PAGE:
- Most Viewed
- EBRI Bibliography By Topic
- Data Book
- Facts from EBRI
- Fast Facts
- Issue Briefs
- Policy Books
- President’s Reports
- Press Releases
- Special Reports
- Benefit Bibliography
- Benefit FAQs
- Links to Other Internet Resources
- Reference Shelf
- Special Issues of Periodicals
- What’s New in Employee Benefits
National Health Care Expenditures, 1995
National health expenditures reached $988.5 billion in 1995, or 13.6 percent of the U. S. Gross Domestic Product (GDP), from $247.2 billion, or 8.9 percent of GDP, in 1980. National health expenditures are projected to increase to $1,481.7 billion by 2000 (15.9 percent of GDP) and to $2,173.7 billion (17.9 percent of GDP) by 2005.
In the 1990s, the growth rate of national health expenditures has slowed, declining from 9.2 percent in 1991 to 5.1 percent in 1994. The growth rate showed a slight increase to 5.5 percent in 1995.
In 1995, total government expenditures on health care were $456.4 billion (46 percent of national health expenditures). The federal government spent $328.4 billion (33 percent of total expenditures) on health care, while state and local governments contributed $128.0 billion (13 percent). The impact of the Medicare and Medicaid programs on government spending, particularly on federal government spending, is evident when comparing 1995 spending with 1960 spending. In 1960, total government health expenditures were $6.6 billion, with the federal government spending $2.7 billion and state and local governments spending $3.7 billion.
Private sources of funds accounted for $532.1 billion (54 percent of total health spending) in 1995. In 1960, private expenditures accounted for 75 percent of national health expenditures, compared with 62 percent in 1970. From 1980 to 1995, private sources of funds decreased from 57 percent to 54 percent of total national health expenditures.
Payments through insurance companies of $310.6 billion were the largest portion of private expenditures for health care in 1995. Direct out-of-pocket payments for health care amounted to $182.6 billion. Out-of-pocket payments declined from 49 percent of total expenditures in 1960 to 19 percent in 1995, and private insurance payments increased from 22 percent to 31 percent of total health expenditures over the same period.
In 1995, 97 percent of health care spending went to health services and supplies; the remaining 3 percent was for research and construction expenses. Personal health care spending, including all goods and services received directly by patients, amounted to $878.8 billion -- the largest component of health services and supplies.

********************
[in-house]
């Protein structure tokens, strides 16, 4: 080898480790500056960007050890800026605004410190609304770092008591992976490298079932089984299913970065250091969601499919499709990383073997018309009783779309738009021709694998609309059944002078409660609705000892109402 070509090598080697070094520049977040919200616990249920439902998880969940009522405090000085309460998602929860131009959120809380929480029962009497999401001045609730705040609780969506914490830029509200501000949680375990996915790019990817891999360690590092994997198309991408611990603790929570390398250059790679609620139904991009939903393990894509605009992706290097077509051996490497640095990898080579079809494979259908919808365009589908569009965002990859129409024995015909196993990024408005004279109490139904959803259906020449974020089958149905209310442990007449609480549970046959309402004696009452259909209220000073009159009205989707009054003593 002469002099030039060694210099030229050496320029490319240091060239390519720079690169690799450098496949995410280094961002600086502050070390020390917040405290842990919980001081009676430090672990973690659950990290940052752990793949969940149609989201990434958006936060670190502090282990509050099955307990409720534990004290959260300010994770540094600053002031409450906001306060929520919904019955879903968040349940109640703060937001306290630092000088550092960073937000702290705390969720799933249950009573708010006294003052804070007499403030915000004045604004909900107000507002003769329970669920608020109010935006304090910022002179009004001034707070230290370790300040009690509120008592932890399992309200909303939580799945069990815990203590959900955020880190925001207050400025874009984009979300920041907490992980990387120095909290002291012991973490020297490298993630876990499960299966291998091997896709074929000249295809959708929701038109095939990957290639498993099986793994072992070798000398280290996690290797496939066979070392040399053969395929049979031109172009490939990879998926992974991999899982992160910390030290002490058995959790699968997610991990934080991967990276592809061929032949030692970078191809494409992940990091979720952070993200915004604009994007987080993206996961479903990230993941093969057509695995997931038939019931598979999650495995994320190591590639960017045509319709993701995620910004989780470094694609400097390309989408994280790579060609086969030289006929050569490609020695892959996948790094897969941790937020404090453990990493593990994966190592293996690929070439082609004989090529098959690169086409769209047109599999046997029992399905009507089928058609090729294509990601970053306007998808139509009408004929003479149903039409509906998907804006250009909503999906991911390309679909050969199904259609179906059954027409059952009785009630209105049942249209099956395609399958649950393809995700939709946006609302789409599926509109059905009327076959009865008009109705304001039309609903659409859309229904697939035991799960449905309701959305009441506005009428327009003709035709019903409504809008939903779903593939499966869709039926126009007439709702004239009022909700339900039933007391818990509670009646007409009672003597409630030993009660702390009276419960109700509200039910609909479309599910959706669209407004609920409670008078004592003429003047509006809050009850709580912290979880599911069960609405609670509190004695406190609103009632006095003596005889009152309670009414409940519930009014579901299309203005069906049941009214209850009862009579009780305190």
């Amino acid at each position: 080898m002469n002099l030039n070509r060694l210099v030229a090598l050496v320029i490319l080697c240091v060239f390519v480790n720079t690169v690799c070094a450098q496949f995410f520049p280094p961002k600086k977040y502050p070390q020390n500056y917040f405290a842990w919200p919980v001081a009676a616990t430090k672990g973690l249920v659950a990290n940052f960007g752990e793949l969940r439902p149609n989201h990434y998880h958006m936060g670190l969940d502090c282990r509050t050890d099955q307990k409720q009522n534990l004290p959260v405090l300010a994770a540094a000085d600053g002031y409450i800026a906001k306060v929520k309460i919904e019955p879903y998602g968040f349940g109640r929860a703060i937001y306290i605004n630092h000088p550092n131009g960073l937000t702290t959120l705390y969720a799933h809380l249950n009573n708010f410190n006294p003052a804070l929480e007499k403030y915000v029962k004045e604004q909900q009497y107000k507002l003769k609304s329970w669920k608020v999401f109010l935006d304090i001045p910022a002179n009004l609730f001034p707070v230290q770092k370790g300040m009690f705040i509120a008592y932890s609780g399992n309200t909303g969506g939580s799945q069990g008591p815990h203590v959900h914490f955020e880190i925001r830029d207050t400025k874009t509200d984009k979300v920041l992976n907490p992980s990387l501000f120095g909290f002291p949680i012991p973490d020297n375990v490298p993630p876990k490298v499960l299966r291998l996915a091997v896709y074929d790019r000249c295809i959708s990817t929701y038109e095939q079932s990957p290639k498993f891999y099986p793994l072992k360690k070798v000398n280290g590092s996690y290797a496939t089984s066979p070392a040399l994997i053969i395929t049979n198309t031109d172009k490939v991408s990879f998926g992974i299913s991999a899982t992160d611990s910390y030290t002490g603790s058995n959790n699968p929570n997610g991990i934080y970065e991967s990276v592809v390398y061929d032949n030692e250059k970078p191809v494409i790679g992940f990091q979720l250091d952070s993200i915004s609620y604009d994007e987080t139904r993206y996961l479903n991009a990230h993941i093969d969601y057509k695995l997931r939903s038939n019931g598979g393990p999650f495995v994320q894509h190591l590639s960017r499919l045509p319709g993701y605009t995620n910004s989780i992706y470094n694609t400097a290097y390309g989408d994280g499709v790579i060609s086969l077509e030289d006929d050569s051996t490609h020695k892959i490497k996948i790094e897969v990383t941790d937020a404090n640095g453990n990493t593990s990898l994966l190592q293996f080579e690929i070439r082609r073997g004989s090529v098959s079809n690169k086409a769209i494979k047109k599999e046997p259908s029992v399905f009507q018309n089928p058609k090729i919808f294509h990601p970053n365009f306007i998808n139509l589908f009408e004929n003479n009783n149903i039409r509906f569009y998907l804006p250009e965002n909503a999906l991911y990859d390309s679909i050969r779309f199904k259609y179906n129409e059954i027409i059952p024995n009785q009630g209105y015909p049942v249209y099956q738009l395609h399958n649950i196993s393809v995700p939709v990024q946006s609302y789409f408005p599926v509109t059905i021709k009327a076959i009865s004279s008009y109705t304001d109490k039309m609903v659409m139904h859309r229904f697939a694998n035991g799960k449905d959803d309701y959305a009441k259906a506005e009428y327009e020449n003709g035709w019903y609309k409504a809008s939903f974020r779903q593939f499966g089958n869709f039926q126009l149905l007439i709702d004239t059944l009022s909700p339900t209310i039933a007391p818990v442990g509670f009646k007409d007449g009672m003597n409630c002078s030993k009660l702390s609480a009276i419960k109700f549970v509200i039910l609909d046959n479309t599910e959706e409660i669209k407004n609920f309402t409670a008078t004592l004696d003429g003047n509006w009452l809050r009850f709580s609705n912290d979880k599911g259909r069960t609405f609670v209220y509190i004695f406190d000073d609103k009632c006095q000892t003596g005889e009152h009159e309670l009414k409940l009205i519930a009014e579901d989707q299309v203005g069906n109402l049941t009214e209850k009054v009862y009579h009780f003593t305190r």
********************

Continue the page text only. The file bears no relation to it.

Hospital care is the single greatest personal health care expense, representing $350.1 billion in 1995, a 4.5 percent increase over 1994. Physicians' services were the second largest component of personal health care, accounting for $201.6 billion in 1995, a 5.8 percent increase over 1994. Physicians' services and hospital care together accounted for 56 percent of total national health expenditures in 1995.
One of the fastest growing components of national health expenditures is expenditures for long-term care. In 1960, long-term care accounted for 3.3 percent of total national health expenditures. By 1995, that percentage had increased to 10.8 percent. Out-of-pocket sources continue to be the largest source of funds for long-term care expenditures, yet the percentage of long-term care expenditures accounted for by out-of-pocket sources declined from 40.4 percent in 1990 to 32.5 percent in 1995. The Medicaid program accounted for an increasing share of long-term care expenditures, rising from 7.3 percent in 1990 to 17.8 percent in 1995.
For more information, call Ken McDonnell, (202) 775-6342.
Source: EBRI Databook on Employee Benefits, Fourth edition, forthcoming 1997.
- 401(k) Valuations Published: January 5, 2017 401(k) Balances and Changes Due to Market Volatility
- Data Book Last Updated: February 2013 A comprehensive collection of the most up-to-date benefit information available